The goal with a Vata imbalance would be to use foods, herbs, body work, and oils to calm & nurture ground, moisturize, lubricate, and warm. These people tend to benefit from more fat (good fats) and oils and warm foods in their diets. Foods like broccoli, popcorn, rice cakes, and beans that are thought to be great diet foods can be really aggravating to Vata people because they will add more air to the system and increase the imbalances like gas, bloating, and spaciness. Low fat diets can be detrimental for these people. I see many Vata women on low calorie, low fat diets and they feel lethargic, weak, and hungry all the time, and their skin is too dry and they have lots of bloating and gas. What they really need is more warm, heating, oily food to heat up their fire, increase efficiency, and moisturize.

Sweet, sour, and salty tastes will calm a Vata imbalance. If someone is sad, nervous or overwhelmed, it would be appropriate to crave sweets or salty things. The goal is to make choices that will help balance, not create more problems (see "Your Cravings").

Pitta is associated with fire and water. Pitta predominant people tend to be strong, type A personalities and overachievers. They are usually medium body types with good genetics toward muscularity. When they are balanced they are very productive, organized, "get it done" type people. When stress hits they tend to react with fire or anger, frustration, or annoyance. Summer would be the Pitta time of year when the days are the longest and the sun is the highest over head and the hottest. Pitta time of day is between 10 am and 2 pm when the sun is the highest over head. Ayurveda believes that this is the best time to digest a meal. If you want to lose weight, eat your larger meal at lunch. That is probably why most other cultures tend to eat their main meal at 12pm instead of dinner. This is one the worst things we do in the American culture. We rush through breakfast and lunch grabbing cold sandwiches in front of the computer. There is little satisfaction and those six tastes are not present. We then go home or out and eat our larger meal in the evening when the body is less efficient to break it down. One of the goals is to get people to start to think about a warm main meal with the right ratio of protein, fats, and carbs and balanced with the six tastes so that you feel satisfied. Otherwise most people are craving sugar and coffee in another two hours. People with Pitta predominance can become aggravated during the summer months. Pitta people do not usually do well with overly hot, spicy foods like jalapeno or chili peppers. They tend to crave sweet, cold drinks and cool places. That is why Starbucks is making millions of dollars in the US. Type A Pitta Americans like sweet, cool drinks.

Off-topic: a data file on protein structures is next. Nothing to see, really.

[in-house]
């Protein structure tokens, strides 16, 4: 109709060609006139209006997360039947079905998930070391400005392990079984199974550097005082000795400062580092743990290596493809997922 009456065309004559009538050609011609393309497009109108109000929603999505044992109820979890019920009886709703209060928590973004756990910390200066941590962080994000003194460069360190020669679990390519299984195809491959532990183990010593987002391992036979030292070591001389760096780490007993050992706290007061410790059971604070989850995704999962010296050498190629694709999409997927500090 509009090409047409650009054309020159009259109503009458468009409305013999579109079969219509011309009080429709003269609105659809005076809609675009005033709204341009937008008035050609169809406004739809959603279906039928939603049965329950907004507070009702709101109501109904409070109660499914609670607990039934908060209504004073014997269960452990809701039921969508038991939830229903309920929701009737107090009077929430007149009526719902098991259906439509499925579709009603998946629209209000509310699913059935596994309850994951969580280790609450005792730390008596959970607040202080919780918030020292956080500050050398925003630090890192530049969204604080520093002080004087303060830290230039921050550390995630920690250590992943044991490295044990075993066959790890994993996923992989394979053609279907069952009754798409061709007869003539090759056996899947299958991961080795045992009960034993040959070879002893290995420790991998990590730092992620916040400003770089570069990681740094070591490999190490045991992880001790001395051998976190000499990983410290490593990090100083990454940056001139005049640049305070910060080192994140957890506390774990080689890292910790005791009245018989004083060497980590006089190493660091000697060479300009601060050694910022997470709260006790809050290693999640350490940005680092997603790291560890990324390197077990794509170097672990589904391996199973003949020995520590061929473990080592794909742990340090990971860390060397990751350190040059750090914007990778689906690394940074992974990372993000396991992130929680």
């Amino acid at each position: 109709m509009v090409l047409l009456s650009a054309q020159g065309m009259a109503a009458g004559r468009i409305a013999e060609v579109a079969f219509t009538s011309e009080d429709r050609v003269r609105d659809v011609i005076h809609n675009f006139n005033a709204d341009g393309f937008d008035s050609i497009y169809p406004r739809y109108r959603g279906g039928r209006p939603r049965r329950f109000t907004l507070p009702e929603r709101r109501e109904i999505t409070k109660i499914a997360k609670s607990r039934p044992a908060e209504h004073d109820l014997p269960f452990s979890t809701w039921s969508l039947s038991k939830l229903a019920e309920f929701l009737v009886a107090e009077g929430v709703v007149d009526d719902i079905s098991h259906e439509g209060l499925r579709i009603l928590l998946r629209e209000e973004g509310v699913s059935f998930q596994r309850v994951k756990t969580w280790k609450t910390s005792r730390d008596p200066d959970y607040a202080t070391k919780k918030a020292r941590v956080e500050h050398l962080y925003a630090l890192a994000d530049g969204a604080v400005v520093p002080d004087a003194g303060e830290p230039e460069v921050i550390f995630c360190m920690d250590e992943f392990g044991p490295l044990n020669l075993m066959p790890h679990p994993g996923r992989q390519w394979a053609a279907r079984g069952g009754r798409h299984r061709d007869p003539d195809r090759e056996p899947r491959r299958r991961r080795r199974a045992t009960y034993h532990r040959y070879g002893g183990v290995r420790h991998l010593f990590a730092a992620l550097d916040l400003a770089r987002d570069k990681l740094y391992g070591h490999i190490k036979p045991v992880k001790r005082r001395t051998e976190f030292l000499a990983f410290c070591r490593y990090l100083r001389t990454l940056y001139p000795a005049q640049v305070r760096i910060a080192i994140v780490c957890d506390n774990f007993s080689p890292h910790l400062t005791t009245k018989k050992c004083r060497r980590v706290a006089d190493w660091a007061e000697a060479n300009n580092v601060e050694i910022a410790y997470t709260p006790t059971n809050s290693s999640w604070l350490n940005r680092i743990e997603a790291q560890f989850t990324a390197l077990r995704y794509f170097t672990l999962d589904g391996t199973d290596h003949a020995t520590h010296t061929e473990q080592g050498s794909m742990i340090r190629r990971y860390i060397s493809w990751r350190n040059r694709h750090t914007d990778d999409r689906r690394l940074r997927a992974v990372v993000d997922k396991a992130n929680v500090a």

Middle age is considered the Pitta time of life when people are the strongest and the most fired up. Any health condition related to heat, burning such as indigestion, heart burn, esophageal reflux, skin inflammations, rashes, hot flashes, etc. crankiness, anger, are all attributable to Pitta and need to be cooled down with the correct foods and herbs. The tastes sweet, bitter, and astringent would cool and calm a Pitta imbalance. If you tend toward aggression, anger or frustration, it would make sense to crave sweet, cool things. Again, the goal is balance, not adding more stress.